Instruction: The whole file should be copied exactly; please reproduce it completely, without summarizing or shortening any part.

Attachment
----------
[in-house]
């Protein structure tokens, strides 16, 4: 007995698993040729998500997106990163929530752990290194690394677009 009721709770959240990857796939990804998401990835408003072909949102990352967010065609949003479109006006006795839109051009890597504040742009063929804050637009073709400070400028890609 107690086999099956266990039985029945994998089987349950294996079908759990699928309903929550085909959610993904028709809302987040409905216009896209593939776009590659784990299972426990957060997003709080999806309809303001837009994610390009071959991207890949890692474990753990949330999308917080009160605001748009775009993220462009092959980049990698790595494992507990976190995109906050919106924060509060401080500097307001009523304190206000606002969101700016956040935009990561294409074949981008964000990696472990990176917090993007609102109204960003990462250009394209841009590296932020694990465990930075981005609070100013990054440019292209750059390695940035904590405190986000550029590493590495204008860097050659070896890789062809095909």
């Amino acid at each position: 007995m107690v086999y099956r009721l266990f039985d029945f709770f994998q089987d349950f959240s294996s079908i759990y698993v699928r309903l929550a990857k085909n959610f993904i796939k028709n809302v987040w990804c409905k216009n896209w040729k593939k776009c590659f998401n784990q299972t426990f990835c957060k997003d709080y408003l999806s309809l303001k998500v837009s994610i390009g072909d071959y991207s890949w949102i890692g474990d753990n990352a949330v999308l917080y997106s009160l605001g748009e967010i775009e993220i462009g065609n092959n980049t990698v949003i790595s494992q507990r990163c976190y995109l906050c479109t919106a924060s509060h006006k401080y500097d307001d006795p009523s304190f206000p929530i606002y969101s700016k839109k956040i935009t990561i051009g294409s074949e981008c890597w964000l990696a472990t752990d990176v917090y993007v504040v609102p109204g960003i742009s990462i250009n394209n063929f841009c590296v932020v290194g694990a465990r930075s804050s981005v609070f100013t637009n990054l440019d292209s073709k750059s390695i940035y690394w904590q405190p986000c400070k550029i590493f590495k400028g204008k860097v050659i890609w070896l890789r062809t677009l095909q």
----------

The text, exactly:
[in-house]
């Protein structure tokens, strides 16, 4: 007995698993040729998500997106990163929530752990290194690394677009 009721709770959240990857796939990804998401990835408003072909949102990352967010065609949003479109006006006795839109051009890597504040742009063929804050637009073709400070400028890609 107690086999099956266990039985029945994998089987349950294996079908759990699928309903929550085909959610993904028709809302987040409905216009896209593939776009590659784990299972426990957060997003709080999806309809303001837009994610390009071959991207890949890692474990753990949330999308917080009160605001748009775009993220462009092959980049990698790595494992507990976190995109906050919106924060509060401080500097307001009523304190206000606002969101700016956040935009990561294409074949981008964000990696472990990176917090993007609102109204960003990462250009394209841009590296932020694990465990930075981005609070100013990054440019292209750059390695940035904590405190986000550029590493590495204008860097050659070896890789062809095909």
């Amino acid at each position: 007995m107690v086999y099956r009721l266990f039985d029945f709770f994998q089987d349950f959240s294996s079908i759990y698993v699928r309903l929550a990857k085909n959610f993904i796939k028709n809302v987040w990804c409905k216009n896209w040729k593939k776009c590659f998401n784990q299972t426990f990835c957060k997003d709080y408003l999806s309809l303001k998500v837009s994610i390009g072909d071959y991207s890949w949102i890692g474990d753990n990352a949330v999308l917080y997106s009160l605001g748009e967010i775009e993220i462009g065609n092959n980049t990698v949003i790595s494992q507990r990163c976190y995109l906050c479109t919106a924060s509060h006006k401080y500097d307001d006795p009523s304190f206000p929530i606002y969101s700016k839109k956040i935009t990561i051009g294409s074949e981008c890597w964000l990696a472990t752990d990176v917090y993007v504040v609102p109204g960003i742009s990462i250009n394209n063929f841009c590296v932020v290194g694990a465990r930075s804050s981005v609070f100013t637009n990054l440019d292209s073709k750059s390695i940035y690394w904590q405190p986000c400070k550029i590493f590495k400028g204008k860097v050659i890609w070896l890789r062809t677009l095909q």